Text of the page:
A Six Wood Whiskey from the City of Angels
When you think of American whiskey, it would be common for your thoughts to drift to Kentucky, or even Tennessee. One city that would probably be far down on your list might be Los Angeles. Until Cali had received this bottle as a birthday gift from a friend, we had not come across Greenbar Distillery, their Slow Hand Six Woods Whiskey, or any of their other spirits. Even though we weren’t familiar with this distillery here in the Midwest, they have a distinction as having “the world’s largest portfolio of organic spirits.” It is easy to see how Greenbar has achieved this accomplishment, with such a wide range, including gin, whiskey, tequila, vodka, rum, liqueur, amaro, and bitters. We did some digging to learn more about where this multi-wooded whiskey came from.
With the explosion of craft beer and spirits over the last decade or so, it is almost hard to remember a time before small batch specialties were so prevalent. Greenbar Distillery was founded 14 years ago and, surprisingly, with their opening, they became LA’s first distillery to open since the days of prohibition. The distillery’s founders & spirits makers, Melkon Khosrovian and Litty Mathew, share the heartwarming love story on the company’s website and detail how that unfolded into founding one of the first craft distilleries in the US. While Greenbar wasn’t all-organic from the start, in 2008 the couple switched the distillery’s ingredients to all-organic options and swapped the packaging for more eco-friendly versions. Since then, in a true California fashion, the the couple has continually increased their commitment to sustainability. One of the more impressive manifestations of this effort is the commitment to plant one tree in Central America for every bottle sold. According to Greenbar’s website, they’ve planted over 700,000 trees in the last 10 years.
Slow Hand Six Wood Whiskey
Continuing on the subject of trees, Greenbar uses wood from 6 different types of trees to age its Slow Hand Whiskey. The whiskey is aged for under 3 years in white oak vats and uses house-toasted staves made up of the additional 5 woods (Hickory, Maple, Mulberry, Red Oak and Grape) into the mix. Using wood staves has become an interesting alternative to ageing whiskey as it gives distillers the chance to influence the flavor of the spirit simultaneously without having to transfer between casks. In addition, the staves give the liquid more chance to contact the wood and most likely age the whiskey quicker. Before sampling this whiskey, the most wooded whiskies we had tried were Auchentoshan Three Wood and Laphroaig Triple Wood single malts. Both of these whiskeys are extremely delicious and have deep, complex flavors derived from the three types of woods. With twice the number of wood types, we weren’t sure what to expect. Slow Hand is also made with malted barley, so we expected this whiskey to drink more like a single malt than a bourbon. Would Slow Hand be a complex, layered dram or a flavor overload?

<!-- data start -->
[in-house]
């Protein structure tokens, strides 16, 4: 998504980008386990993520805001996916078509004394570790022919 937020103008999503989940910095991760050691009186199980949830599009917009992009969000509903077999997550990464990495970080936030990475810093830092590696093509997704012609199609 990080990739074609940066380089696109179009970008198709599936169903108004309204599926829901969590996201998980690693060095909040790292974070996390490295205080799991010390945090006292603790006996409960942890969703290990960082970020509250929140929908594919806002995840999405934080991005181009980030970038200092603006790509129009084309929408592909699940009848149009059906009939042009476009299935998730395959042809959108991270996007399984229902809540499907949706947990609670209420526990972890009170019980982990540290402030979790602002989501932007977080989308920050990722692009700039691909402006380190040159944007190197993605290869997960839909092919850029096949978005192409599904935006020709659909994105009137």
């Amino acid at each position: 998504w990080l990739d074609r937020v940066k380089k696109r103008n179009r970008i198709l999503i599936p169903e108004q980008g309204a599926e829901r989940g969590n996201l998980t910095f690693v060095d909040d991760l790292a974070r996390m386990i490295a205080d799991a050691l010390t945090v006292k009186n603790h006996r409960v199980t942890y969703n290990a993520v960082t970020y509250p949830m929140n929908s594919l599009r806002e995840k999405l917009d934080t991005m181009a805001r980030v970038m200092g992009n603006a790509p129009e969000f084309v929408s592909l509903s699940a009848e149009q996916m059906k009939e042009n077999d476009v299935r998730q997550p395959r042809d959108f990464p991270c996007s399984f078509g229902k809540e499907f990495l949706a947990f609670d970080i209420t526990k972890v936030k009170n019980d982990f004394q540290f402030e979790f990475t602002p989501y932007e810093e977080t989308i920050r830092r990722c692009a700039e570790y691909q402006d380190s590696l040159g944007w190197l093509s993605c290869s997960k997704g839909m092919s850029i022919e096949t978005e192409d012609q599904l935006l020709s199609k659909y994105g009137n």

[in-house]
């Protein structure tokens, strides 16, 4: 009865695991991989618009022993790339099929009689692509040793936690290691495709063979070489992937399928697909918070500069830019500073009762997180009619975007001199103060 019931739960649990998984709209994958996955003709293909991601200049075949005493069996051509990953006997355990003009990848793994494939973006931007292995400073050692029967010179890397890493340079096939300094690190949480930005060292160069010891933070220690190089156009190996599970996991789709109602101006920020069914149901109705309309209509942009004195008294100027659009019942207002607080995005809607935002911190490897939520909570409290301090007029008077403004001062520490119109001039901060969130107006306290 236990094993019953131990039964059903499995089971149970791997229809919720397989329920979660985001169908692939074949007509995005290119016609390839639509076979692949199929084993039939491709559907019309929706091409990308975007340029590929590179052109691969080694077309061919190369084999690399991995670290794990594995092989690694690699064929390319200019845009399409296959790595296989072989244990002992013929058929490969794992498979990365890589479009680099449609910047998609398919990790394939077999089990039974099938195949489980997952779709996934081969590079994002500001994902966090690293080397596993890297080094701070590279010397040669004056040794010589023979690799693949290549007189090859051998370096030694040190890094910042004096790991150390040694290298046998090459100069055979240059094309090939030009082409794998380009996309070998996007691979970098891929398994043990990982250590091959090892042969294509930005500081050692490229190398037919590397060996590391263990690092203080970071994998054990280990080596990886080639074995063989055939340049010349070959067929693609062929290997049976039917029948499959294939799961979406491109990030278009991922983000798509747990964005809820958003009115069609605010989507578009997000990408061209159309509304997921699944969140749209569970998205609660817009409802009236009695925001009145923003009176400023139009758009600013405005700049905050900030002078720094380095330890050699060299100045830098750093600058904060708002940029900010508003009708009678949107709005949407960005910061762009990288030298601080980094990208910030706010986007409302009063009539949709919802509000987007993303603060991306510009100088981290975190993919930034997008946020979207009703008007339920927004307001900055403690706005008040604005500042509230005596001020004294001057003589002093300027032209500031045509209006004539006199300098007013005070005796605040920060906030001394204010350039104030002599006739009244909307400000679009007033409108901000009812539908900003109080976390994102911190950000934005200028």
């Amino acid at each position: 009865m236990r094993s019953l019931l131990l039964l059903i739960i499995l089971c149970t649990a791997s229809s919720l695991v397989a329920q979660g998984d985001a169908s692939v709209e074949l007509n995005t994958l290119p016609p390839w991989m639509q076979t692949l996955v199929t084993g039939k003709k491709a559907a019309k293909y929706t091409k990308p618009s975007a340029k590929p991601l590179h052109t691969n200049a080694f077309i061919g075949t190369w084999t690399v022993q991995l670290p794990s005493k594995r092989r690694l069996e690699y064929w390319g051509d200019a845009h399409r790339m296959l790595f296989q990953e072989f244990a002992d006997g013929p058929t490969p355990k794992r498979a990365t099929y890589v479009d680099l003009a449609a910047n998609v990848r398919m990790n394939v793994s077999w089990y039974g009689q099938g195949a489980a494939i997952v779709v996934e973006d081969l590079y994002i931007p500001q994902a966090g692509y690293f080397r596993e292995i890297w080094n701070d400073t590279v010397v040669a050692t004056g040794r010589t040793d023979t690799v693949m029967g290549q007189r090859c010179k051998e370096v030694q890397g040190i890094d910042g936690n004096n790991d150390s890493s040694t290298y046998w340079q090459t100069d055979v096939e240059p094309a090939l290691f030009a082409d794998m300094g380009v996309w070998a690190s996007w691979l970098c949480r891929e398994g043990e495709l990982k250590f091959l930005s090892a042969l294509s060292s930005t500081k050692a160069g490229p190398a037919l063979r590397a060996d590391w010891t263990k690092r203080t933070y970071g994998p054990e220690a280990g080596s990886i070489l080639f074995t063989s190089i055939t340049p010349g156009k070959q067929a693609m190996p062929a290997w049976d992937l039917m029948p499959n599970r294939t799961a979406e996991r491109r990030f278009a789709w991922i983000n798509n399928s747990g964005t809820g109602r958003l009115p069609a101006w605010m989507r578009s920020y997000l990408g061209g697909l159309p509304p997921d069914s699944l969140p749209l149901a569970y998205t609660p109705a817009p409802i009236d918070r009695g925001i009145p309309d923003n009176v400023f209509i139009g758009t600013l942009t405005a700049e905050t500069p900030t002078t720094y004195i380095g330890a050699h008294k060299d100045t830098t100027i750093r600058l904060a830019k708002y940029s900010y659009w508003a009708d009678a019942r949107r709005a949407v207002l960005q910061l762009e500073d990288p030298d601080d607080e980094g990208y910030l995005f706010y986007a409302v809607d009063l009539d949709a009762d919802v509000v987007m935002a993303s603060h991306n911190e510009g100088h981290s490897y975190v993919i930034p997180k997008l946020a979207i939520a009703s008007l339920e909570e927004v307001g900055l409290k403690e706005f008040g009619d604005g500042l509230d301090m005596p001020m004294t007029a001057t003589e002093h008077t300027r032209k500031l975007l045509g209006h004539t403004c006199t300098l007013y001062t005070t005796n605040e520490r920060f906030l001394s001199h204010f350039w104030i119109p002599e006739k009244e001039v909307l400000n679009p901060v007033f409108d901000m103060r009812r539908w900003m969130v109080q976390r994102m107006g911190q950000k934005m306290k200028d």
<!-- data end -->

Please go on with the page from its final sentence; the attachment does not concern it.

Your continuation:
On the Eyes: In the glass, Slow Hand is the color of butterscotch candy and caramel. The dram is rich but with lighter legs in the glass.
On the Nose: At first we picked up traditional bourbon aromas of vanilla and a bit of corn. But the dominant scent was of a bouquet of fruit including freshly poured glass of grape juice mixed with fresh cherries.
To the Taste: We were very surprised by the taste of this whiskey. The initial flavor resembled your favorite fruit punch drink—light, sweet, but very balanced. At the same time, Slow Hand is not a one-note whiskey. We also tasted notes of sandalwood, and bitter dark chocolate lurking just below the sweetness.
And the Finish: For the finish, the fruit explosion retreats with only light grape sweetness. The finish was not as sweet as we expected from the nose, but very pleasant nonetheless.
We were impressed with Slow Hand Six Woods Whiskey. The flavor is robust, and complex, with several layers perhaps corresponding to the different types of wood involved in ageing the spirit. The taste resembles a lowland, heavily sherried single malt in that it is very approachable and yet not overly sweet. One of the more refreshing drams we’ve had in a while, Slow Hand also has a great narrative with the commitment to sustainability and intriguing ageing process. We look forward to trying the cask strength variety in the future.